Marriott has about 60 closed-circuit security cameras around the premises, including 37 in the new Reynolds Street parking deck, he said. The convention center and hotel employ a security director, Bill Tolbert, whose staff monitors security and attempts to ward off troublemakers. Plus, Marriott is required by law to hire additional uniformed law enforcement and fire officials for large events, Leech said.

The convention center’s private security efforts cost more than $116,000 over the past year, and that’s sure to increase with what are now 26 events scheduled during 2013 at Olmstead Exhibit Hall, the 38,000-square-foot meeting space at Augusta Convention Center, Leech said. The events will inject some $8.5 million into the local economy, he said.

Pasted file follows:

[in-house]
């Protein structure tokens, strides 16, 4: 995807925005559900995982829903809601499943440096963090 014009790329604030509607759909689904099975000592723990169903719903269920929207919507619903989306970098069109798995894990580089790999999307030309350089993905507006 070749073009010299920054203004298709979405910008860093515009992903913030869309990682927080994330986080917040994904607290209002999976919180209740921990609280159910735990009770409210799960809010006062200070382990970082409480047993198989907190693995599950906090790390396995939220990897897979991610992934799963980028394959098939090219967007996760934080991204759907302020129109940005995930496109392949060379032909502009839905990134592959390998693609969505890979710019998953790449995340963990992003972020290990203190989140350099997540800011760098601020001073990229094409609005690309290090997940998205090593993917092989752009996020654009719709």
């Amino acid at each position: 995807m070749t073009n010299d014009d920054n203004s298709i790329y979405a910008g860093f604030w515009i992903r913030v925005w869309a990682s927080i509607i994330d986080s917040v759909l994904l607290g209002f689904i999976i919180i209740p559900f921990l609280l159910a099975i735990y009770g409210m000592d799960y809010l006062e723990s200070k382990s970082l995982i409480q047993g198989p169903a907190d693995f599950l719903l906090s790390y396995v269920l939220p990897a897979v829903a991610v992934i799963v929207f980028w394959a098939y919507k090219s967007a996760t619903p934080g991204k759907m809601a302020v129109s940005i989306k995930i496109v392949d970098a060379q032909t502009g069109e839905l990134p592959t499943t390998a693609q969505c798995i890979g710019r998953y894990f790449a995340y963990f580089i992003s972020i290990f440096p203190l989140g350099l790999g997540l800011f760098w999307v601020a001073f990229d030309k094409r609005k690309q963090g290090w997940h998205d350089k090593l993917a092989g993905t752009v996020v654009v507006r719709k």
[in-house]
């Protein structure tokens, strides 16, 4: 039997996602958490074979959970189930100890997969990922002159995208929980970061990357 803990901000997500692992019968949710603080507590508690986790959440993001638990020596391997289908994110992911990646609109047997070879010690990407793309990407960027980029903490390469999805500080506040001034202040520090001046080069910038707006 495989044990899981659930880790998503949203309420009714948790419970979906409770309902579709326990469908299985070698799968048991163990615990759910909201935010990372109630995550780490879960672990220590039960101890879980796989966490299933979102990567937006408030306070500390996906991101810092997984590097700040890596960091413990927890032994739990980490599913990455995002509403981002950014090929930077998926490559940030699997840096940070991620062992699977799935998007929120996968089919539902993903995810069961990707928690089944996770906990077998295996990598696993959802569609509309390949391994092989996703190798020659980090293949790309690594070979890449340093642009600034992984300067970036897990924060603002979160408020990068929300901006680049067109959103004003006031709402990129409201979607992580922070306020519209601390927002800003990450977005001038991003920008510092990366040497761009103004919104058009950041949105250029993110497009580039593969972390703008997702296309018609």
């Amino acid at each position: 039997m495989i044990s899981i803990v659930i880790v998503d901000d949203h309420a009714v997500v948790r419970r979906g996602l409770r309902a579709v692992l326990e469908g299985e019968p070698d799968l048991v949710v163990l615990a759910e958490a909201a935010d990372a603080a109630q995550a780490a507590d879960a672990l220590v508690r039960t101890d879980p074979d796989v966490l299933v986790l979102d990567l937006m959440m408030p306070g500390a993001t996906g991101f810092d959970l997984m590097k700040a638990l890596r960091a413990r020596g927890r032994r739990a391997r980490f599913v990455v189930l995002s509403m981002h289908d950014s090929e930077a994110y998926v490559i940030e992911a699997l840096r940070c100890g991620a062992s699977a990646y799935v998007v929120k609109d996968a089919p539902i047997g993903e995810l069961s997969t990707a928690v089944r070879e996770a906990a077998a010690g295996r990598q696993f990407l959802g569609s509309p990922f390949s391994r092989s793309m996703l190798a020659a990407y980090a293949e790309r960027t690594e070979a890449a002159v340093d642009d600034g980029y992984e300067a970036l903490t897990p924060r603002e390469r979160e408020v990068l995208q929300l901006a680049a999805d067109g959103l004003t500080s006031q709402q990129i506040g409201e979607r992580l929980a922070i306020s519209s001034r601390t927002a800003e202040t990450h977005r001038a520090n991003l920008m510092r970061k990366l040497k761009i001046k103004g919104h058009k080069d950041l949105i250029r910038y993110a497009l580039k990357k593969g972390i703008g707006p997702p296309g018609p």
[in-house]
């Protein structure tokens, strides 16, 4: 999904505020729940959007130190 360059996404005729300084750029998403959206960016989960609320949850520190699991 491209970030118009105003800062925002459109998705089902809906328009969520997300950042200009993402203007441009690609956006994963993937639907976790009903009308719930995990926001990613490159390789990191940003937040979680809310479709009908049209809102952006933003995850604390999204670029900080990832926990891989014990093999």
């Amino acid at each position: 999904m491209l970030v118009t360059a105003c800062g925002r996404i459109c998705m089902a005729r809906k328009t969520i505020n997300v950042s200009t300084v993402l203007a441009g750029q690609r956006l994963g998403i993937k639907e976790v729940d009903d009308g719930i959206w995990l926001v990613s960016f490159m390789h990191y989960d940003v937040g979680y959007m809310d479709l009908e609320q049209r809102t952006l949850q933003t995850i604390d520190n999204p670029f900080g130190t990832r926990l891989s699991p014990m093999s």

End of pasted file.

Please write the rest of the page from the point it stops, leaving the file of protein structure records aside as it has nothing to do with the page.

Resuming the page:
Plus, the hotel and convention complex, the “economic engine” for downtown, contributes significantly to the city’s general fund, which pays most law enforcement salaries, and other tax coffers already, Leech said. The property owners paid about $2.1 million in property, sales, payroll and hotel-motel taxes in 2011, and $2.3 million in 2012, he said.

According to tax records, hotel owner Augusta Riverfront LLC owns six taxable properties in the CADI tax district, which runs between Greene Street and the Savannah River from 13th to approximately Seventh streets. The company paid nearly $500,000 in property taxes on the six parcels, including about $70,000 – about one-fifth – of the $354,000 annual tax bill for CADI services last year, before the Augusta Commission’s decision to terminate the tax district.

“We create the economic impact. We already do our part. We don’t think we need to do any more,” Leech said.